We once thought nothing could be more frightening than President Donald Trump threatening to rain down the “fire and fury” of America’s nuclear arsenal upon other nations. But the economic destruction being inflicted on American companies and their workers could be just as devastating as Trump escalates his reckless trade war against seemingly every other industrialized nation on Earth.
Every rational economist—none of which work for Trump, of course—warns that international trade wars cause widespread, unpredictable and uncontrollable economic damage to everyone. That seems true, as an early victim of Trump’s trade war is America’s iconic 115-year-old Harley-Davidson motorcycle company of Milwaukee. But don’t expect Trump to apologize for the economic damage he’s inflicting on a successful U.S. company with trade policies projected to reduce its revenue by $100 million a year.
Instead, Trump’s angry at Harley-Davidson for showing just how bad his terrible trade war is. Whenever someone exposes Trump as less than stunningly brilliant, he attacks. So, he’s trash-talking Harley-Davidson to drive down its stock and threatening to punish the company with enormous taxes “like never before.” Talk about “American carnage” reducing the U.S. to a smoldering industrial wasteland. How are Trump’s destructive economic actions aimed at Harley-Davidson pro-business or even pro-America? With friends like Trump, American industry doesn’t need any enemies.
The root of the problem is the basic problem with Trump: He is a profoundly ignorant blowhard. His solution to complicated problems is calling attention to himself with simple-minded, bombastic threats—the more extreme, the better. Listening to experts is for chumps. Trump showed he knew absolutely nothing about mutually destructive trade wars when he declared: “Trade wars are good and easy to win.”
Driving Jobs Out of America
As a far more passionate supporter of working-class Americans than any self-centered billionaire, I’m not about to argue in favor of U.S. corporations shipping jobs overseas to cut expenses. But for Harley-Davidson, it’s clearly Trump’s ill-conceived trade war driving Harley jobs out of the country instead of creating them in America. Trump started it by imposing a stiff tariff on foreign steel imports, costing American manufacturers—including Harley-Davidson—millions of dollars.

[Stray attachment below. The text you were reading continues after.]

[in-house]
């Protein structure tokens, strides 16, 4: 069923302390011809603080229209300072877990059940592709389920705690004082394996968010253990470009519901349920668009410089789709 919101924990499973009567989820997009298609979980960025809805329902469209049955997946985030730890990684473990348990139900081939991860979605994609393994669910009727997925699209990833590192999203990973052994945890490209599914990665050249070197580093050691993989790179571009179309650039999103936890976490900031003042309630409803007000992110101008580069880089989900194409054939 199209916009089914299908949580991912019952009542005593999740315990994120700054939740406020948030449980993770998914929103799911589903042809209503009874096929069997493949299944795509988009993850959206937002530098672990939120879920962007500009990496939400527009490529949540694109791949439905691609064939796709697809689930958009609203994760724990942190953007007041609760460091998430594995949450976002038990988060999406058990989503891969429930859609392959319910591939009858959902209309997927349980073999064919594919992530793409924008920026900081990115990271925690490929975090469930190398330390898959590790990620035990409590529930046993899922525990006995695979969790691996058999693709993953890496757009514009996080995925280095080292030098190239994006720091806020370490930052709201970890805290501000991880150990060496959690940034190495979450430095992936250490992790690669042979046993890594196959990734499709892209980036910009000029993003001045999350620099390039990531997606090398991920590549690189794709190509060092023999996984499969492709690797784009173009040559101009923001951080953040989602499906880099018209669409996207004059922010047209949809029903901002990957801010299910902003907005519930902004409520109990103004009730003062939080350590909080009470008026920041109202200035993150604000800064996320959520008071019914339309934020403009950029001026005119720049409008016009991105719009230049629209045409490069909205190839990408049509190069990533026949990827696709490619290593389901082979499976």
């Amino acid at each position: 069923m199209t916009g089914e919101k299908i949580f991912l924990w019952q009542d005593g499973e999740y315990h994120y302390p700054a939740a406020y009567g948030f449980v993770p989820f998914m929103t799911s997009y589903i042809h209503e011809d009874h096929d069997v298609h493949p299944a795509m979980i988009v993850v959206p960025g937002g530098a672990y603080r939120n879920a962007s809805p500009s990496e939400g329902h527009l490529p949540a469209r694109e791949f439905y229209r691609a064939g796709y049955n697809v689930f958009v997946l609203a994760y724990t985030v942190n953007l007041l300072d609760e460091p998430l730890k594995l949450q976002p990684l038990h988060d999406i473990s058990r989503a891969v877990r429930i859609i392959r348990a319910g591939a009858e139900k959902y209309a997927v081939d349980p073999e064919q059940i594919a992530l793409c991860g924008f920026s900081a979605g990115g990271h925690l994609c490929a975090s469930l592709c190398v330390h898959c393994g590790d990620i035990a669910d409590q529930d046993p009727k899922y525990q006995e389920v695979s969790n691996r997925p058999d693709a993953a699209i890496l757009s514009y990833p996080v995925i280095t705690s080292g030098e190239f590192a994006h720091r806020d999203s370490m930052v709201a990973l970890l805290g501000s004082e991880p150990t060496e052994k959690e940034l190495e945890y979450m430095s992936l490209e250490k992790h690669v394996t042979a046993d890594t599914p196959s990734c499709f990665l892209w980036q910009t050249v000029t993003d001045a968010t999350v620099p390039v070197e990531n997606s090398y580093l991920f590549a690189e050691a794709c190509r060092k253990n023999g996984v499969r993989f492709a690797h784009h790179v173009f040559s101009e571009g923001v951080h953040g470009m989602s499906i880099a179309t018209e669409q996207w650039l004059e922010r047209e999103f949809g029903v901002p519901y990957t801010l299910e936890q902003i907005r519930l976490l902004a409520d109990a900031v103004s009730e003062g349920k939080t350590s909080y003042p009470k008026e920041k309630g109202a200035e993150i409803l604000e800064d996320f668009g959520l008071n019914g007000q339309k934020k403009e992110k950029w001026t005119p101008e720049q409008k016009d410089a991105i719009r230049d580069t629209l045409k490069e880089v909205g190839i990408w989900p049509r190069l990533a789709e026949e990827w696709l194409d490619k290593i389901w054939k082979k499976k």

It’s called a trade war because unilateral tariffs immediately start back-and-forth retaliation and escalation on every side. The European Union—Harley’s second largest market after the U.S.—responded with a whopping tariff on American-made motorcycles, adding $2,200 to the average cost of a bike. The only way Harley says it can survive “immediate and lasting detrimental impact” on its business from those killing tariffs is to move more production jobs out of America—exactly the opposite of what Trump intended.
And this is just the first week of mounting casualties in what could be a long and punishing economic world war that will makes it difficult to tell the winners from the losers among the bloody, dismembered remains strewn across the battlefield.
Hits Coming from Every Direction
As all sides keep escalating tariffs to punish each other, their own people get hit from every direction. U.S. companies—and farmers, too, by the way—sell fewer products abroad and make less money as exactly the same thing happens to other countries selling fewer products to the lucrative U.S. market. Meanwhile, everyone everywhere pays higher prices while earnings and jobs dwindle. The greatest danger is pushing the growing U.S. economy Trump inherited into another disastrous worldwide recession.
This is not theoretical. The last Republican president to impose high tariffs on foreign steel imports to try to create more American steel jobs was George W. Bush in 2002. Bush abruptly ended them a year-and-a-half later, but not before a tit-for-tat trade war destroyed 200,000 jobs in American businesses using steel, according to a later study. The Bush administration ended disastrously in the nation’s worst economic crisis since the Great Depression.
Here’s a scary current study for you. The Trade Partnership—the same research firm tracking those 200,000 American jobs lost from Bush’s steel tariffs—estimates Trump’s trade actions so far will destroy 16 jobs for every one job gained, creating 26,280 steel and aluminum jobs compared with 432,747 jobs lost throughout the rest of the economy.
That’s why opposition is increasing from conservative Republicans like Utah Sen. Orrin Hatch complaining about steel fabricators in his state losing contracts and delaying “multimillion-dollar investments for new manufacturing plants that employ thousands of workers;” and Iowa Sen. Charles Grassley bemoaning the total collapse of the soybean market in the Midwest. Even House Speaker Paul Ryan—a shameless Trump sycophant as his current political career winds down—opposes Trump’s unilateral tariffs on foreign goods as harmful to American workers, including those at Harley-Davidson.
Trump is counting on his working-class supporters continuing to cheer his tough talk as their jobs disappear. We’ll see about that. As the acerbic H.L. Mencken—one of the most influential American writers of the early 20th century—once observed: “Democracy is the theory that the common people know what they want and deserve to get it good and hard.”